As you can see, there are a ton of factors for achieving the images you want of our galaxy. Before diving into our recommended brands for every price point, let’s first dig into lens quality and key terms so that you can make an informed decision.
How Lenses Work
The quality of a lens can make or break the overall optical system of your observational tool. Science has made great strides in figuring out how to produce bright and clear images. One of the best improvements for cameras, binoculars, telescopes, and other optical tools has been the creation of the apochromatic lens. We’ll talk more about why these lenses are more than just a splurge, but rather a necessity for even a beginner astrophile. But first, it’s important to understand how lenses and color wavelengths work.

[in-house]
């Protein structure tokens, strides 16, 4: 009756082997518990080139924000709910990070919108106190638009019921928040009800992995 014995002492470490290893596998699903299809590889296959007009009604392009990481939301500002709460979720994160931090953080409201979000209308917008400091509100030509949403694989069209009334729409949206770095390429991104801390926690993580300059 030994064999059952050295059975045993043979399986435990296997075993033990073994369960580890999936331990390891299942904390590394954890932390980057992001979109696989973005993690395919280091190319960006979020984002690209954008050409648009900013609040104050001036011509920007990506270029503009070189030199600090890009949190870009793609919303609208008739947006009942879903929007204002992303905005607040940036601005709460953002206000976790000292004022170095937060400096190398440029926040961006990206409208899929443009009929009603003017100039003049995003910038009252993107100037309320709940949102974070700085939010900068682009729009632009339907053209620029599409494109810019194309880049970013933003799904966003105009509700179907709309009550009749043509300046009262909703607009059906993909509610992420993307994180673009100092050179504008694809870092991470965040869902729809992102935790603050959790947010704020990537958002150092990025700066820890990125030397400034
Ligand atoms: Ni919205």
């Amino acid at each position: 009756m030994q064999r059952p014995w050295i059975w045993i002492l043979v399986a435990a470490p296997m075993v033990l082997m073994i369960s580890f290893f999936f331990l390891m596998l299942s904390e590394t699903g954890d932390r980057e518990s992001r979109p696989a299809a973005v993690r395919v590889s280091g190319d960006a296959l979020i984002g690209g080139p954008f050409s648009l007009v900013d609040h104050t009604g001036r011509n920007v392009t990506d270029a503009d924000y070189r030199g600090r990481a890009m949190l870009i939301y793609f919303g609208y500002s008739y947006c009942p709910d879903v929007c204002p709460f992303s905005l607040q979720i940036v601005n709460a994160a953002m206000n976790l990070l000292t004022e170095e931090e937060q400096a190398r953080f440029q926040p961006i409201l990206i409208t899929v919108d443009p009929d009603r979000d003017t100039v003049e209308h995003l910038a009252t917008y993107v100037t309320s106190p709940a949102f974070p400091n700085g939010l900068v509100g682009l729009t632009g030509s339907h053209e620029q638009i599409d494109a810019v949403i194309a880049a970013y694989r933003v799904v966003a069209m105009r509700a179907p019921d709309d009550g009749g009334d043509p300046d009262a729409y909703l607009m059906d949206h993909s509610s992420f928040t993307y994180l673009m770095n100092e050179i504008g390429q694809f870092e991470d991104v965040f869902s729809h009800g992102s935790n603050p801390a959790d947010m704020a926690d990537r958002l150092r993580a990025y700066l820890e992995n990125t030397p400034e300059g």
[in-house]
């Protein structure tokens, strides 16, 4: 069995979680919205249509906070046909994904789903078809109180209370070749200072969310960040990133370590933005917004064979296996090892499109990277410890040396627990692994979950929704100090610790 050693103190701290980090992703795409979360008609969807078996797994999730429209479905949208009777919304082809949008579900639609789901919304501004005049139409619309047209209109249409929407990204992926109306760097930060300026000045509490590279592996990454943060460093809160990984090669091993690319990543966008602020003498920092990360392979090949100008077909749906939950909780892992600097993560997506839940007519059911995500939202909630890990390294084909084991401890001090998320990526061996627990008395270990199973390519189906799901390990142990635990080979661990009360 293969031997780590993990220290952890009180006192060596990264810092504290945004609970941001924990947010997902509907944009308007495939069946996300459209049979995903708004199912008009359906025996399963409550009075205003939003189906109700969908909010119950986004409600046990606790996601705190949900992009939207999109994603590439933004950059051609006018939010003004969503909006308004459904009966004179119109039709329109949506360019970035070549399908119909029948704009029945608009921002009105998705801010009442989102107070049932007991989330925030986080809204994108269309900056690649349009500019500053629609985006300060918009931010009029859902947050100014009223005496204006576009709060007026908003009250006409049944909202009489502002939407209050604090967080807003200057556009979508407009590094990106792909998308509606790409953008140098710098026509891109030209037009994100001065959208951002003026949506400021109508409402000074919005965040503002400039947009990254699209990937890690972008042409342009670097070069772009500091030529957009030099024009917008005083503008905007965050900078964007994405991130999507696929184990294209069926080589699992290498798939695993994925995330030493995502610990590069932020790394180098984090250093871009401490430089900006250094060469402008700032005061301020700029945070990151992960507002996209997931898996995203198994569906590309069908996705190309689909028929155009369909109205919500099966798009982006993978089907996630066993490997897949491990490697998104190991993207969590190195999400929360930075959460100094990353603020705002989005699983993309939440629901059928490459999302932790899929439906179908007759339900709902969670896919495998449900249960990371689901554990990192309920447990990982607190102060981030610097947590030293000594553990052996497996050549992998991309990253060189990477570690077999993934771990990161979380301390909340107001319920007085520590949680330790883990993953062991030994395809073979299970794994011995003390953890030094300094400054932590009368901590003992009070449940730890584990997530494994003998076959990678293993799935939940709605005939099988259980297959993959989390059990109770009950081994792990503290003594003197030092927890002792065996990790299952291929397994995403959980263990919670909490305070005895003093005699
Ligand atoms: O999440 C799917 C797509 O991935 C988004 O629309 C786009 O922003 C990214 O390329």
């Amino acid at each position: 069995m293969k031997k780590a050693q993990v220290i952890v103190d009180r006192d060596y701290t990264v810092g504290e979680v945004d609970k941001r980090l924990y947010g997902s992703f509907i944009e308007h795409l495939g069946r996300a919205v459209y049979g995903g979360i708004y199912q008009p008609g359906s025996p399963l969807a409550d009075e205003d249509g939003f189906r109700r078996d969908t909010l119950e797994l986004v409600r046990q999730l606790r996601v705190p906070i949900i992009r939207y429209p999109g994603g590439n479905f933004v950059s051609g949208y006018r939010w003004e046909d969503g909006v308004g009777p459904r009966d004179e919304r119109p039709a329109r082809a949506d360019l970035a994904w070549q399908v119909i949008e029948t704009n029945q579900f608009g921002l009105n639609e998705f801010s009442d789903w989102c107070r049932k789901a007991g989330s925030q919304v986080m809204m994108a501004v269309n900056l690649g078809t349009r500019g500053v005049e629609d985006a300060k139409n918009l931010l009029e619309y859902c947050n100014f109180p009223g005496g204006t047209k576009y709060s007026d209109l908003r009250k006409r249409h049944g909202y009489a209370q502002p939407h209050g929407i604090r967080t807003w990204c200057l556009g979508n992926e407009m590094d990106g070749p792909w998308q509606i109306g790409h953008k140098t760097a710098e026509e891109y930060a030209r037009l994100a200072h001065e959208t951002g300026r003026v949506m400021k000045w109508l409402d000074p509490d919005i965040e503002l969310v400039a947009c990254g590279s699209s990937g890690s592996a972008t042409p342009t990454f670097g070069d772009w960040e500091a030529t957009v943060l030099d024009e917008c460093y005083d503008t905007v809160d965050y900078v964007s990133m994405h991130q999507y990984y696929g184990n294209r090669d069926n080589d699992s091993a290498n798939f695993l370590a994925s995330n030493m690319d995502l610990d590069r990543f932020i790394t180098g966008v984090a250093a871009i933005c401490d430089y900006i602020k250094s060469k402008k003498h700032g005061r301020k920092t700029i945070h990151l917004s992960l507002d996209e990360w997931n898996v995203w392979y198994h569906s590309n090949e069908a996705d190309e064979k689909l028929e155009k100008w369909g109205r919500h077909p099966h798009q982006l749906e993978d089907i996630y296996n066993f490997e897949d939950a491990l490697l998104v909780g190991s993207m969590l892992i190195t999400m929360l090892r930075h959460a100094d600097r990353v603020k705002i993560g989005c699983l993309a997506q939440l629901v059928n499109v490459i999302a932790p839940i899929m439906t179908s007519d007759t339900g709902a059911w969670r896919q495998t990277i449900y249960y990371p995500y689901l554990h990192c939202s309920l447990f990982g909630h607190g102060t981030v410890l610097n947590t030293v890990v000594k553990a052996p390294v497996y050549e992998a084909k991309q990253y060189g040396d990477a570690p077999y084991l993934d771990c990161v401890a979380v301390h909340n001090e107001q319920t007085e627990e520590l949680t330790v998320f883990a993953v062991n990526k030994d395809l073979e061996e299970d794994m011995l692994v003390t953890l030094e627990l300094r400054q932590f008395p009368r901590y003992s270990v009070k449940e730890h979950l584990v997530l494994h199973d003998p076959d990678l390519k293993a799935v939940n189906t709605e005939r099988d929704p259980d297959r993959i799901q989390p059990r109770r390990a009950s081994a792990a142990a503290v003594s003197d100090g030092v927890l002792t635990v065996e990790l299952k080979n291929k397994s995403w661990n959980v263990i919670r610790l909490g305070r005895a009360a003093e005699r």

Not to sound too much like the Matrix, but the colors that we see are not inherent to objects. Color is produced by wavelengths that come from the white light of the sun. According to NASA, each color has a different wavelength, and once that specific wavelength is refracted off of an object and perceived by the lens of our eye, we can see the color. Not quite as magical as Dorothy waking up in Oz, but pretty close.
However, lenses, including our eyes, have some serious disadvantages when it comes to perceiving color. Because of the different wavelengths, when light passes through a prism, a.k.a. your eyes, Nikone camera, telescope, they don’t all meet up at the same time or focal point. Think of your family members who all have different definitions of what being on time means and the incoordination that causes! In the optics world, this discord is known as dispersion. It’s also responsible for some real beauty in the world, like rainbows.